For example redox doping could increase the conductivity of a material – and in biology such redox doping could be provided by the biological redox state – including the redox state of cysteine residues.  It might also be the case, that in certain conditions, there could be a transition to superconducting (e.g  E H Halpern 1972.

‘RADICAL PAIRS’ MECHANISMS IN MAGNETORECEPTION AND PHOTOSYNTHESIS

In chemical reactions involving transient radical pairs (singlet and triplet states), quantum effects are proposed to induce a sensitivity to the intensity and/or orientation of external magnetic fields. The governing principle of these phenomena is the magnetic field dependent interconversion between quantum-coherent and often entangled states of electronic spin pairs.

When activated by light, it is theorised that cryptochromes undergo a redox cycle, in the course of which radical pairs are generated during photo-reduction as well as during light-independent re-oxidation. 

In biology a ‘radical pair’ is a short-lived reaction intermediate comprising 2 radicals formed in tandem whose unpaired electron spins may be either antiparallel (↑↓, a singlet state, S) or parallel (↑↑, a triplet state, T). C T Rogers 2008.  It is proposed that in magnetoreception the absorption of a photon raises a receptor molecule into an excited state and leads to a light-activated electron transfer from a donor to an acceptor, thus generating a spin-correlated pair. By interconversion, singlet states radical pairs with an antiparallel spin are transformed into triplet states with parallel spin and vice versa. The singlet/triplet ratio depends on, among other factors, the alignment of the receptor molecule in the external magnetic field and could thus mediate information on magnetic direction. R Wiltschko 2014.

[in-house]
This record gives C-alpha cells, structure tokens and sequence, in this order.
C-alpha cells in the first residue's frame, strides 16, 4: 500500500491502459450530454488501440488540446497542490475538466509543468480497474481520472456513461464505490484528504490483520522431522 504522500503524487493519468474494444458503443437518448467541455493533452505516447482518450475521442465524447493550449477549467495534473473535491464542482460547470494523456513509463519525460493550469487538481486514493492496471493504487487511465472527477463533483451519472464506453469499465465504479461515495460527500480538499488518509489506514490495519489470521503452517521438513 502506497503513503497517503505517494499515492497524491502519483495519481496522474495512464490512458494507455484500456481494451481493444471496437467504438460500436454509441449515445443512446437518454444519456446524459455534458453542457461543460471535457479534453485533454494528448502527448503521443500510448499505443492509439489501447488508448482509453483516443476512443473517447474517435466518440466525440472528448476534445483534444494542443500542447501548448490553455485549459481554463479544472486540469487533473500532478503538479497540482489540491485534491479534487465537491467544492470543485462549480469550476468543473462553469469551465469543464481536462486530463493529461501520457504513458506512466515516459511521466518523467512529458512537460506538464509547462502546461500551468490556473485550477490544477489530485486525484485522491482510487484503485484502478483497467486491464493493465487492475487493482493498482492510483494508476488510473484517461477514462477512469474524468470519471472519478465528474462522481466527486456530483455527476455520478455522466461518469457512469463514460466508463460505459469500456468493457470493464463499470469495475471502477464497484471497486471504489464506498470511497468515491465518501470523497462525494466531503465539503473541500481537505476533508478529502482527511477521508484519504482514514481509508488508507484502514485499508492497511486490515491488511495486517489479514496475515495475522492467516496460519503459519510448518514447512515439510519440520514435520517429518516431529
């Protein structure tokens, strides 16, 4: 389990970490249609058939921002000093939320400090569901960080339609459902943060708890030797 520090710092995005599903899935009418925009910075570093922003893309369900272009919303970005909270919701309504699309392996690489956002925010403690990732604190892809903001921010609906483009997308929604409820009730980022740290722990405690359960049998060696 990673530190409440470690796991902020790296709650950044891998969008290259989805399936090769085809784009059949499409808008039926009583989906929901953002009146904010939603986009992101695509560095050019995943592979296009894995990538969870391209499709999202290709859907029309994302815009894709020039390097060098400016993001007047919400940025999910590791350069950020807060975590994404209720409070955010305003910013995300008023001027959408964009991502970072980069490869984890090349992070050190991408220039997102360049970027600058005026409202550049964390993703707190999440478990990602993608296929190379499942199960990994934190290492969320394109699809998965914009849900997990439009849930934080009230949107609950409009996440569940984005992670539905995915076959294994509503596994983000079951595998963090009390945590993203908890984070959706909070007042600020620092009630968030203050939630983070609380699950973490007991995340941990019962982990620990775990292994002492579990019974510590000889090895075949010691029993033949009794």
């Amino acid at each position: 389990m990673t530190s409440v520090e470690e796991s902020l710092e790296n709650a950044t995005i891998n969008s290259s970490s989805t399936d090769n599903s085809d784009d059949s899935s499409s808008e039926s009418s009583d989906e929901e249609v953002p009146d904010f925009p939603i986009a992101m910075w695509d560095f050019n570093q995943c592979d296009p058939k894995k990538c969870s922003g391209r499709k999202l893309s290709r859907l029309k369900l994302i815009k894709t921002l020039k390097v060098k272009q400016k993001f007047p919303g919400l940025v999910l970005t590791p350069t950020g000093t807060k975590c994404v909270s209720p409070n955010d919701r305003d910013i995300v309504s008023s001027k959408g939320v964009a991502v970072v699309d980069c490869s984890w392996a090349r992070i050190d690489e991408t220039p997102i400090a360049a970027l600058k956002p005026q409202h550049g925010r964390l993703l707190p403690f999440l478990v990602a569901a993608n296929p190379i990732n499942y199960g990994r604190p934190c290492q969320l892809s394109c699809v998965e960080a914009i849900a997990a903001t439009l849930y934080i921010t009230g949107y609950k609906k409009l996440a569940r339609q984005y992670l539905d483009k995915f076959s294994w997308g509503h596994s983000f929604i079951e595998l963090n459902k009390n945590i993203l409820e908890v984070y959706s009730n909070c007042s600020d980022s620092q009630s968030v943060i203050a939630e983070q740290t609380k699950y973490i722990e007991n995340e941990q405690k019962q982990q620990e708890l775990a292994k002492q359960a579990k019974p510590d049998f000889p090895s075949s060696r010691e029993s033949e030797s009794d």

A well-studied precedent for magnetically sensitive radical pair chemistry is provided by the initial charge separation steps of bacterial photosynthetic energy conversion, which proceed via a series of radical ion pairs formed by sequential electron transfers along a chain of immobilized chlorophyll and quinone cofactors in a reaction center protein complex. Provided subsequent forward electron transfer is blocked, the recombination of the primary radical pair responds to magnetic fields in excess of ≈1 mT. In unblocked reaction centers, spin correlation can be transferred along the electron transport chain from the primary to the secondary radical pair, whose lifetime is also magnetically sensitive. Similar effects occur in plant photosystems. C T Rogers 2008. 

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Good Timing: The Synchronisation of Neural Networks in Computing and Implications for Neurology